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The server is running Debian 7 Wheezy without systemd.

I have a user in Debian with Perlbrew installed into their home directory. The user is running a Mojolicious app. In order for the app to work, the Perlbrew bashrc file must be loaded. Currently, the user logs in and runs their app with hypnotoad app, which launches the daemon. I am trying to keep the app, and everything related to it isolated to the user's home directory, and I'd really rather not mess with system Perl. However, I'd like for their app to run as a service, started on boot and so on, but I'm not sure how to source in the Perlbrew bashrc when running the service as the user.

So, in short, my question is summed up in the title, but basically I am wondering how to source in a bashrc file for a service.

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Have you tried with su <user> -l -c <cmd> ?
The rc scripts are executed as the root user (id=0), so, as root, you can spawn a process with the privileges of any user defined in the system.

For example :

su root -l -c "ls /tmp"

Where :

  • -c : execute command.
  • -l : login as the specified user.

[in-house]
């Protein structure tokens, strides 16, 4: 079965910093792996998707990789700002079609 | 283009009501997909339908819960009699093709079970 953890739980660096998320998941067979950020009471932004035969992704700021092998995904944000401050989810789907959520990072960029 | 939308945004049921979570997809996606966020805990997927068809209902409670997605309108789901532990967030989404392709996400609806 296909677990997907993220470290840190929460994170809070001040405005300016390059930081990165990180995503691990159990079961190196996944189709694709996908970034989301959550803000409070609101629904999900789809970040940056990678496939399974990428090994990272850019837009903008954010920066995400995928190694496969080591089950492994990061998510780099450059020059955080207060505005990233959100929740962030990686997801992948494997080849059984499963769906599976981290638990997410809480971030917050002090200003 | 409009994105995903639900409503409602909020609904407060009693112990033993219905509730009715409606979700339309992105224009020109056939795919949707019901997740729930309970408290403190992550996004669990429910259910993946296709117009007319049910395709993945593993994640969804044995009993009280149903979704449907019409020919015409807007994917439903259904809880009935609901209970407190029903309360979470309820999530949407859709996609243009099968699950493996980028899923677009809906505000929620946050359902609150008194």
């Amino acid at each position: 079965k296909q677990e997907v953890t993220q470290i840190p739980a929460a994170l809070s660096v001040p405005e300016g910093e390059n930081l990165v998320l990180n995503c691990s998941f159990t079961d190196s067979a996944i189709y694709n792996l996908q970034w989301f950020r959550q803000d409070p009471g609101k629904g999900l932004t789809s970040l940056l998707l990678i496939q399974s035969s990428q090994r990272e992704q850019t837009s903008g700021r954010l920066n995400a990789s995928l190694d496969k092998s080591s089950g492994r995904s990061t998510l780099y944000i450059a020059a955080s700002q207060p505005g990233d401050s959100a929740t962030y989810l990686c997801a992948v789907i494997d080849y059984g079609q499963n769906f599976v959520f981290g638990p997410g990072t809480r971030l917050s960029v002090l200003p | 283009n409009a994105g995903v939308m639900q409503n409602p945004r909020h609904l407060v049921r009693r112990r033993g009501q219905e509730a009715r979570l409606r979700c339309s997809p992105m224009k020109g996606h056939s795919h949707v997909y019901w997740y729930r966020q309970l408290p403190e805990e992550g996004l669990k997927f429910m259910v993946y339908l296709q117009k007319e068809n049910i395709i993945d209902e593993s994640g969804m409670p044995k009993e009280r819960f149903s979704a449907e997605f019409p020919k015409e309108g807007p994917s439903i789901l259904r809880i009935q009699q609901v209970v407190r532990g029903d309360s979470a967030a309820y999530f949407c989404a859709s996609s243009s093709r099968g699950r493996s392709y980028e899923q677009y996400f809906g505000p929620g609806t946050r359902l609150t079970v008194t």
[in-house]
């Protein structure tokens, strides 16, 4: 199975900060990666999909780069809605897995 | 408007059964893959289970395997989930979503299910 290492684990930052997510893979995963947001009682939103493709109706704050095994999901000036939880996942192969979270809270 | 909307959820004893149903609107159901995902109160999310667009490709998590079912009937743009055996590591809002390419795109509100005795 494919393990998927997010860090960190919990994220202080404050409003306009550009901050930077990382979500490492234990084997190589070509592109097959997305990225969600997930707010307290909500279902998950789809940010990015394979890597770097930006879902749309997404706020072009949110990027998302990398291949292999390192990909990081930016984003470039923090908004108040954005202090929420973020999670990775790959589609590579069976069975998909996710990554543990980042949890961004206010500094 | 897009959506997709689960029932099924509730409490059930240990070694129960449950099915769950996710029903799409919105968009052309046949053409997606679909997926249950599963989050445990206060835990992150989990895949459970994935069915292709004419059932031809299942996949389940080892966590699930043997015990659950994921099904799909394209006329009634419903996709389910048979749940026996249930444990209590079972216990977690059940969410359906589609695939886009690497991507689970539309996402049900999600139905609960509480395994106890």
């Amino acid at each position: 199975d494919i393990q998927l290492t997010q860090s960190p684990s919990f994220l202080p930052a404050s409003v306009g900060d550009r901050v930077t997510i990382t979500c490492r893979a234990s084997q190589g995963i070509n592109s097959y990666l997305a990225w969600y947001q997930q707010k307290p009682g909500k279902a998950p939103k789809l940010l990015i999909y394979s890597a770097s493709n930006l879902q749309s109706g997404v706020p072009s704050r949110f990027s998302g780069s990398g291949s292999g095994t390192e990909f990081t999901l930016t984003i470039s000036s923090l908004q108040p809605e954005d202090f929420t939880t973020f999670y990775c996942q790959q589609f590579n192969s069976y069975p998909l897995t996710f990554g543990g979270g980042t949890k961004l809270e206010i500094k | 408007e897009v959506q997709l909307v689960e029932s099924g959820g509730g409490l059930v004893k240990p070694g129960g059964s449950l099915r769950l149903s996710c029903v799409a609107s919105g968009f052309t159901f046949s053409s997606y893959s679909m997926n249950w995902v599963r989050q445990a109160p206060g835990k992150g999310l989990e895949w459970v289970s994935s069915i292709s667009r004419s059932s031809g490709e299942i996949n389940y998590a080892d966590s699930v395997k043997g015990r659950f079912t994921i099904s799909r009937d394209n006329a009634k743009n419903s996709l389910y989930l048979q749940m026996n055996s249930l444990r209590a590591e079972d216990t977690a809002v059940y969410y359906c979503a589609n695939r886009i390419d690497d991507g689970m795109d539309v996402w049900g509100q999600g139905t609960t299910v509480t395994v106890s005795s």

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Of course, you should not import a user's .bashrc into a script that runs as root at system startup. Two suggestions:

Write a script to launch the service (let's say mystart.sh) . That script can source the .bashrc, then start the app:

#!/usr/bin/bash
. .bashrc
hypnotoad app

To run that script at startup, I suggest use the user's crontab. Have the user put

@reboot mystart.sh

in their crontab. That way it runs as the user, and it is up to them if they want to disable or replace it in future.

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  • I see no reason not so source in Perlbrew's bashrc file and run the script as root. Anyhow, figured it out. I just used Daemon::Control's init_config method to load Perlbrew's bashrc, then created an LSB compatible init script. If anyone reads this, I'd suggest this as a much better suggestion than this answer, using cronttab and imagining it's associated with an actual person. – Franz Kafka Feb 22 '15 at 2:52
  • Regardless of whether an actual person owns the account, sourcing another account's bashrc (or any script owned by another user) from a script running as root is unwise. If the account is compromised by an attacker, they can easily escalate their access to root privileges by adding commands to this bashrc. – Colin Phipps Feb 22 '15 at 10:34

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